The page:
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Dieppe Uncovered

Release Year:          2012
Studio:         Entertainment One
Format:         Colour; NTSC; widescreen
Rated:         Not Rated
# of Discs/Episodes:         1
Running Time:        68 minutes
DVD Release Date:         August 6, 2013
Screenwriters:         Wayne Abbott, David O’Keefe
Directors:         Wayne Abbott
Narrated by:         Tyler Smith
DVD Features:         SDH subtitles
E:Top Picks Rating:         8/10

Entertainment One Write-up:  
On August 19, 1942, the Allies launched their first amphibious attack on mainland Europe at the small French port of Dieppe. Now, investigative reporting, interviews and reenactments bring the events of that day to life and reveal the role James Bond creator Ian Fleming played in one of the darkest hours of WWII.

Jon Ted Wynne Review:  
It is almost always a good thing when Canada decides to acknowledge the achievements of their military by contributing to the field of historical documentary. Despite the country’s tendency to be less vocal about their accomplishments, it is proven fact that Canada’s military is one of the world’s best.

The Dieppe Raid of August 19, 1942, is considered by most historians (and certainly by the survivors who were there) to have been a massive failure. It is no reflection on Canada’s military that they lost the day; what is extraordinary is that they were there at all.

One survivor of the raid who recently passed away in Winnipeg, Manitoba (he was a member of The Queen’s Own Highlanders of Canada, a Winnipeg regiment) told a friend of this reviewer that being at Dieppe was like standing in the middle of a football field and being shot at by the enemy in the stands.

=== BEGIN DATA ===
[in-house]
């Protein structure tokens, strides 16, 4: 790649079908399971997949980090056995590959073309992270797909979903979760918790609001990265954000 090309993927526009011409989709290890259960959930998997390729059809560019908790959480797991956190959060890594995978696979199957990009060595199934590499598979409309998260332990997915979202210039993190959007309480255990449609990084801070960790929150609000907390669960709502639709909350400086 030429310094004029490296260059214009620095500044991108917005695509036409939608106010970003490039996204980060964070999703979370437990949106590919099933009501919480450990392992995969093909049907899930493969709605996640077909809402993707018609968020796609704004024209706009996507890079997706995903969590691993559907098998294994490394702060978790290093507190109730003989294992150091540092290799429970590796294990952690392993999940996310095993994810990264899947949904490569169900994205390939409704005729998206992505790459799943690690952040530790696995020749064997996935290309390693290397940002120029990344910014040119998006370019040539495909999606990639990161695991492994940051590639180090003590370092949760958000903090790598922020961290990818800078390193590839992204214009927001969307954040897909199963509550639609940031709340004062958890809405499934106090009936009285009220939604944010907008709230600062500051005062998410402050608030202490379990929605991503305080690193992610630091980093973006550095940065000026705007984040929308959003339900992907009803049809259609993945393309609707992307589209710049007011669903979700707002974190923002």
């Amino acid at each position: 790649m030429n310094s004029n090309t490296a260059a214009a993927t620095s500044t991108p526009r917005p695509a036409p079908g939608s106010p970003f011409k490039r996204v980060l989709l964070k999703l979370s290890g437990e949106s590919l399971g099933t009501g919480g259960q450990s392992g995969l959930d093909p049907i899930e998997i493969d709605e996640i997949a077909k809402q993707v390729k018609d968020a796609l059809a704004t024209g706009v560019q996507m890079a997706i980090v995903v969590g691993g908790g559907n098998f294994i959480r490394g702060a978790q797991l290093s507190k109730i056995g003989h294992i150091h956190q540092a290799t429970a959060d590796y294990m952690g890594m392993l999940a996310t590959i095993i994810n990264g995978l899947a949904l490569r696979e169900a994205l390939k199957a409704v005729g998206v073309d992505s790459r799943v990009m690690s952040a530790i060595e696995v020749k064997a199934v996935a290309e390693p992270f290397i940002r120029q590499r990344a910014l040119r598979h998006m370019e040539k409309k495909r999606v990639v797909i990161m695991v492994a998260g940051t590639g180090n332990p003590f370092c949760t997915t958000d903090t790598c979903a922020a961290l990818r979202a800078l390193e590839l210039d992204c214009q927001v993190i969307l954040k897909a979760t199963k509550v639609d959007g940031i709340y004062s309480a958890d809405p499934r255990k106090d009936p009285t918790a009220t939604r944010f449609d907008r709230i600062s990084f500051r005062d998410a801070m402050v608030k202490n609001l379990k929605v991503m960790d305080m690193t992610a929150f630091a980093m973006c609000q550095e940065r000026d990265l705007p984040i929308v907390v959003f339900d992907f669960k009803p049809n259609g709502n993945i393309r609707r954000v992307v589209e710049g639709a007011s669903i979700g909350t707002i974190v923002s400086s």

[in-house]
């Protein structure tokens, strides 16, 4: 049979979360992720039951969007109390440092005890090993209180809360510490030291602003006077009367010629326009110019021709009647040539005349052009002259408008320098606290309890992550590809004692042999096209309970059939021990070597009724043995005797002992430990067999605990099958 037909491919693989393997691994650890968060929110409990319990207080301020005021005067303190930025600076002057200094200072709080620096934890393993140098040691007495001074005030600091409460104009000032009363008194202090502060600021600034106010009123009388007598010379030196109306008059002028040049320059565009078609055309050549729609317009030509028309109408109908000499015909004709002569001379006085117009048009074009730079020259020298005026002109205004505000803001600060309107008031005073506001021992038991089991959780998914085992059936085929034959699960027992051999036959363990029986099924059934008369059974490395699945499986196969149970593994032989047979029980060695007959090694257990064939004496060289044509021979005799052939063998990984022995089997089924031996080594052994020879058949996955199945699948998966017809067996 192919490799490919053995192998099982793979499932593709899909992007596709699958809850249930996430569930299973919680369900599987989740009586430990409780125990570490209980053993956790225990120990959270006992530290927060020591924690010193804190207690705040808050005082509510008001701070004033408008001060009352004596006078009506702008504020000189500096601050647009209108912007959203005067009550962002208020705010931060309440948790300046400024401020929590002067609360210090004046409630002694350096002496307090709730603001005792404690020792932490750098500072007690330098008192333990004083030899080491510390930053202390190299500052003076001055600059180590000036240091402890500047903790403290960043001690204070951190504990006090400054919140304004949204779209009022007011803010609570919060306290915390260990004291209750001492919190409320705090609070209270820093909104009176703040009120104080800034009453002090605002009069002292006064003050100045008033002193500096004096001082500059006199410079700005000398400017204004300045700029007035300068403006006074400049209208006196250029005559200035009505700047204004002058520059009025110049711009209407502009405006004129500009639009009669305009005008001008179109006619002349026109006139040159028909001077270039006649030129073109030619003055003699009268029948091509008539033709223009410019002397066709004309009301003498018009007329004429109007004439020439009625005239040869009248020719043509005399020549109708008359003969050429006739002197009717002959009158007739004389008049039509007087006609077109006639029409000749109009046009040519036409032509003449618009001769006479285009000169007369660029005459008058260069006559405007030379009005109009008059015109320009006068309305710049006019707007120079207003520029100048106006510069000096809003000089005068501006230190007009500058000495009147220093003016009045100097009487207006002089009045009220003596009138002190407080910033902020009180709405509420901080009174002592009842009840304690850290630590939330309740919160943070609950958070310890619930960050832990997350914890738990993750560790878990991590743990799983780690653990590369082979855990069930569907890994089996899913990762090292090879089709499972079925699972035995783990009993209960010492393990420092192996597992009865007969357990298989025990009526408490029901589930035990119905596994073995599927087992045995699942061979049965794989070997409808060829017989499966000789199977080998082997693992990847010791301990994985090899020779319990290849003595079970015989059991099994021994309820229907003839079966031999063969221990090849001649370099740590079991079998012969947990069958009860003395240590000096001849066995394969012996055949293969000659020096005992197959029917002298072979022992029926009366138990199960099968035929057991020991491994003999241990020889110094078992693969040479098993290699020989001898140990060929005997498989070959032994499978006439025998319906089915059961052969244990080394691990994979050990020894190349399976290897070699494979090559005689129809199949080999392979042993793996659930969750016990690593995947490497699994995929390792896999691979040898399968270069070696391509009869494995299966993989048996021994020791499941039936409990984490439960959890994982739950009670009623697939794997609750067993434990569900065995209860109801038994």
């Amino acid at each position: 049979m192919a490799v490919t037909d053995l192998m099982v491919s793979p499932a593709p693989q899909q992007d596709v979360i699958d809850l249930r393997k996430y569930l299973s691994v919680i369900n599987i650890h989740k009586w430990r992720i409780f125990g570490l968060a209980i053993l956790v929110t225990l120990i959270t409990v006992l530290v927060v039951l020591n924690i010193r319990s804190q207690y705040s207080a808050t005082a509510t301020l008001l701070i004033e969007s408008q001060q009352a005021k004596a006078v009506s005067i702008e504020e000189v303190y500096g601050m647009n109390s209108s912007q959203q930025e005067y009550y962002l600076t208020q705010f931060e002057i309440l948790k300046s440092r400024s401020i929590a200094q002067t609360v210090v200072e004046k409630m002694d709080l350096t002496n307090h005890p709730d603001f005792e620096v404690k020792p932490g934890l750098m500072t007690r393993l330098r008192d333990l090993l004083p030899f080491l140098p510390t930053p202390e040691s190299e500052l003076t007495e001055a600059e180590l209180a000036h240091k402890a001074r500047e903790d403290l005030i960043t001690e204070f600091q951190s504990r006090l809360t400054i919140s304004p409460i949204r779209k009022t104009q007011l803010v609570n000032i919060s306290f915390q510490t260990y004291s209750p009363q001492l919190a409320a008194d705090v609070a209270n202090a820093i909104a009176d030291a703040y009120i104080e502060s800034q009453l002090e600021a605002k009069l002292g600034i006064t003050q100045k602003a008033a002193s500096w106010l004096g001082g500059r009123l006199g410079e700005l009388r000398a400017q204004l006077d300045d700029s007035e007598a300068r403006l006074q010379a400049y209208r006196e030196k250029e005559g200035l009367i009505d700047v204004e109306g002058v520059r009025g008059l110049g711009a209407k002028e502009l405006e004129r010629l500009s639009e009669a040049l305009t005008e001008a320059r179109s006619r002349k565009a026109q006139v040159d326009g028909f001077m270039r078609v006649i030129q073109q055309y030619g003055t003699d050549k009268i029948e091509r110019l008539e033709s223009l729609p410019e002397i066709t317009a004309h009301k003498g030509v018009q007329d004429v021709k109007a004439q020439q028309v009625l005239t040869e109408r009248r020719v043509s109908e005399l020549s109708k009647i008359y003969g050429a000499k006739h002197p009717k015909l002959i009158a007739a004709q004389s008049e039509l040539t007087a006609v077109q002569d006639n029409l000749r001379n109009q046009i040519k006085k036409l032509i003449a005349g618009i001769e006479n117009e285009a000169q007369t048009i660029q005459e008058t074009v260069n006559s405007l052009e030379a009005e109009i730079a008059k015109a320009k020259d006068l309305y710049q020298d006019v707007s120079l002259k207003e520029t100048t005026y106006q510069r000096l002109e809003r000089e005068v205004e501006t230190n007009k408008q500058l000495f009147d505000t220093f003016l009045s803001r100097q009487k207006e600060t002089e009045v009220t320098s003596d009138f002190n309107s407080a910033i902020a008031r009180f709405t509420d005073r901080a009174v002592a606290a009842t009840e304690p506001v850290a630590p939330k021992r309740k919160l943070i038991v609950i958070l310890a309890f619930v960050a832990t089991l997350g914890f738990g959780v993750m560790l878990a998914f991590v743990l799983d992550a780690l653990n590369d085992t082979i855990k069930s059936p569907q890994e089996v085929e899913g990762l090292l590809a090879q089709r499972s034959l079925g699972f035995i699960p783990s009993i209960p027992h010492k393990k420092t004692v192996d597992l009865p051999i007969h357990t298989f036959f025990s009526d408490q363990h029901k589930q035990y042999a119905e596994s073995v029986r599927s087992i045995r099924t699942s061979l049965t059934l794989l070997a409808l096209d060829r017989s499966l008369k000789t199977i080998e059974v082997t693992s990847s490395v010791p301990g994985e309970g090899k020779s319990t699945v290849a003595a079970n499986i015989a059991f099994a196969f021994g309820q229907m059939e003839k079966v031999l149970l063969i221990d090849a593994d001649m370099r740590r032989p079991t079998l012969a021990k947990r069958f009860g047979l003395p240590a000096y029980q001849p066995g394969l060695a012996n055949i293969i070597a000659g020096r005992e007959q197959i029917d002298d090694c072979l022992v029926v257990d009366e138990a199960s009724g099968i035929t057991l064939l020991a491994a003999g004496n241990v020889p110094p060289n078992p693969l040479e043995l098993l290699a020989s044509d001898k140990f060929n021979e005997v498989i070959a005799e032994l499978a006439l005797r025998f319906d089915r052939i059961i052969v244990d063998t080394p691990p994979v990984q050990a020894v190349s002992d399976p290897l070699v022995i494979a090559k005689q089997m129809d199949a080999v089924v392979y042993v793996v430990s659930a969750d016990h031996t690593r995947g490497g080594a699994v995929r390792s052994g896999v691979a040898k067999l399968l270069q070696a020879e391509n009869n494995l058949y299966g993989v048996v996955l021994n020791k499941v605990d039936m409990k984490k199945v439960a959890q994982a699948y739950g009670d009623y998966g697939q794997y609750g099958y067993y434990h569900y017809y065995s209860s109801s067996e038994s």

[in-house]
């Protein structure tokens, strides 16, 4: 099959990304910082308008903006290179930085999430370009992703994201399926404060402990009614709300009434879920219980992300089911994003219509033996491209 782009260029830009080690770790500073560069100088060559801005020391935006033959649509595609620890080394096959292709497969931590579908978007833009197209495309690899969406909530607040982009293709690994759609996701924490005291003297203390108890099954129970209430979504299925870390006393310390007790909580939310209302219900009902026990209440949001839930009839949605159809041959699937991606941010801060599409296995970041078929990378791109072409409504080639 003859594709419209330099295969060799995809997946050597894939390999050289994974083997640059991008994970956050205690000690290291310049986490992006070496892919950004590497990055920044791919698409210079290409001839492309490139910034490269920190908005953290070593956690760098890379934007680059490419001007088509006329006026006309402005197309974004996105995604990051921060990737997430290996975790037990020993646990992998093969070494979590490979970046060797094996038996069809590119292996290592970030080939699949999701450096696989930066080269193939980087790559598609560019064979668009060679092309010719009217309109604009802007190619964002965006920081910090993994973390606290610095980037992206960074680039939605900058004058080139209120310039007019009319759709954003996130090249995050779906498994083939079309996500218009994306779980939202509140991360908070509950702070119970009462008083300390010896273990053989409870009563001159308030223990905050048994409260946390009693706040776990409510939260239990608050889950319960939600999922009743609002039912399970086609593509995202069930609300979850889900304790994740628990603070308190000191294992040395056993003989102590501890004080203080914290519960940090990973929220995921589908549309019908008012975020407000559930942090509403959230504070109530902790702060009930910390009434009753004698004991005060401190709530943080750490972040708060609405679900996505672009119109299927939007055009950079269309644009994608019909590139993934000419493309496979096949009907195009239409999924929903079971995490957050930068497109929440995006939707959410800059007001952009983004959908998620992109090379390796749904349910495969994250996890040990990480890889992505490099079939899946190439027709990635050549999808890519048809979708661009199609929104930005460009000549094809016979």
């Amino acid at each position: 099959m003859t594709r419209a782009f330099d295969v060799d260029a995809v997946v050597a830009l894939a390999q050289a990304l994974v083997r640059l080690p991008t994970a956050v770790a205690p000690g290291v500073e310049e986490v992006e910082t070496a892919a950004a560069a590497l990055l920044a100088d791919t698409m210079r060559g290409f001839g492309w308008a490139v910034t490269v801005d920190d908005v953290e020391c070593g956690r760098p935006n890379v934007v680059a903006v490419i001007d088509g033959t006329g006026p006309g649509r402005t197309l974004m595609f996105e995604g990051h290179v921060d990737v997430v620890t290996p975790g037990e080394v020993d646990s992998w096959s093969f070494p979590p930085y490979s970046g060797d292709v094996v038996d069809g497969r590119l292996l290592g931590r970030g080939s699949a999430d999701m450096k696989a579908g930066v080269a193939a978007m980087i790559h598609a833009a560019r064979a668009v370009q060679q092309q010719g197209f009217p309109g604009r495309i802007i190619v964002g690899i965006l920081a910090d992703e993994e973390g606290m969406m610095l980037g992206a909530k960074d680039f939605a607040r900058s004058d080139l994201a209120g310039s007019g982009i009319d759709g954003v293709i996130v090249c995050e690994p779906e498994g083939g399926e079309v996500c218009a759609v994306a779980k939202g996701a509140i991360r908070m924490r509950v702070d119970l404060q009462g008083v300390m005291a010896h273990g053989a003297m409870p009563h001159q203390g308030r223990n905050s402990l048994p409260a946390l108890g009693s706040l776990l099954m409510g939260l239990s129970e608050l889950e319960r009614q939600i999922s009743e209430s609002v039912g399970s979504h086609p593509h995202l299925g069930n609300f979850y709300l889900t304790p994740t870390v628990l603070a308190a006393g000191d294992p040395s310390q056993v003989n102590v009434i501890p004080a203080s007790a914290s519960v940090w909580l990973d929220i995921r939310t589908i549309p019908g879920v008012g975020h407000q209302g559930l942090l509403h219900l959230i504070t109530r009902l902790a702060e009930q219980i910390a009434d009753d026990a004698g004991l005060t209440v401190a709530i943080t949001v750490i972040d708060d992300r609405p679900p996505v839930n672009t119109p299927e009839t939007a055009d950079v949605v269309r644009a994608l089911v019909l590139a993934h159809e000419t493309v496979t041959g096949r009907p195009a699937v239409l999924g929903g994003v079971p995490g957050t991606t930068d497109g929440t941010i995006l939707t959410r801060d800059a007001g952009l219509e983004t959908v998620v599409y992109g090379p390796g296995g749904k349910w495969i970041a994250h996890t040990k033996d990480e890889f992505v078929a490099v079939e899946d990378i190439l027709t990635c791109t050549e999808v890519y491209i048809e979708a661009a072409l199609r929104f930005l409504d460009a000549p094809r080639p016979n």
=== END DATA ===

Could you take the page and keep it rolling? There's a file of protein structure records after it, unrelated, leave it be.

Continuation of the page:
The point of this new documentary is that historian/presenter David O’Keefe believes he has cracked the mystery as to why the raid took place to begin with.

At a time when the Allies were in no position to sustain an invasion of Europe and when the Russians were being pounded on the eastern front, something had to be done to test the waters, so to speak. Would a hit and run raid scare the Nazis? Would it deflect some attention away from attacking the Soviets? Would it provide an opportunity to learn some valuable lessons before the actual invasion of Europe—D-Day as it came to be known—some years later?

Perhaps all of these things are true. It was apparently not uncommon for operations to have more than one objective. What is intriguing to consider is the hypothesis put forward by David O’Keefe, that the raid was also designed—perhaps even primarily so—to “pinch” (steal) a German 4 wheel Enigma machine, which was used to transmit and receive a secret code the Allies had been unable to break.

While some may disagree with this theory, it is intriguing to consider. The fact it was spearheaded by Commander Ian Fleming, who went on to create the world’s most famous spy, James Bond, is even more seductive.

The presentation style of this film is a little off-putting in that the lightning fast editing and mixture of special effects and re-enactments layered over (the much more interesting) actual archival footage seems designed for the MTV-age viewer. For my money, there is nothing more powerful than seeing real footage of the Canadian dead, so meticulously documented by German cameramen after the battle. Be that as it may, the story of the Dieppe Raid is potent stuff.

But perhaps the final verdict on this well-meaning documentary must be given by the survivors who have lived with the haunting question “why undertake such a hopeless endeavour to begin with?” As Professor O’Keefe shows his evidence to one Dieppe veteran on camera the man is moved to tears as finally, after all these years, the life-altering experience he endured makes some kind of sense.

“Ours is not to reason why; ours is but to do or die.”

Perhaps, but knowledge is a powerful panacea.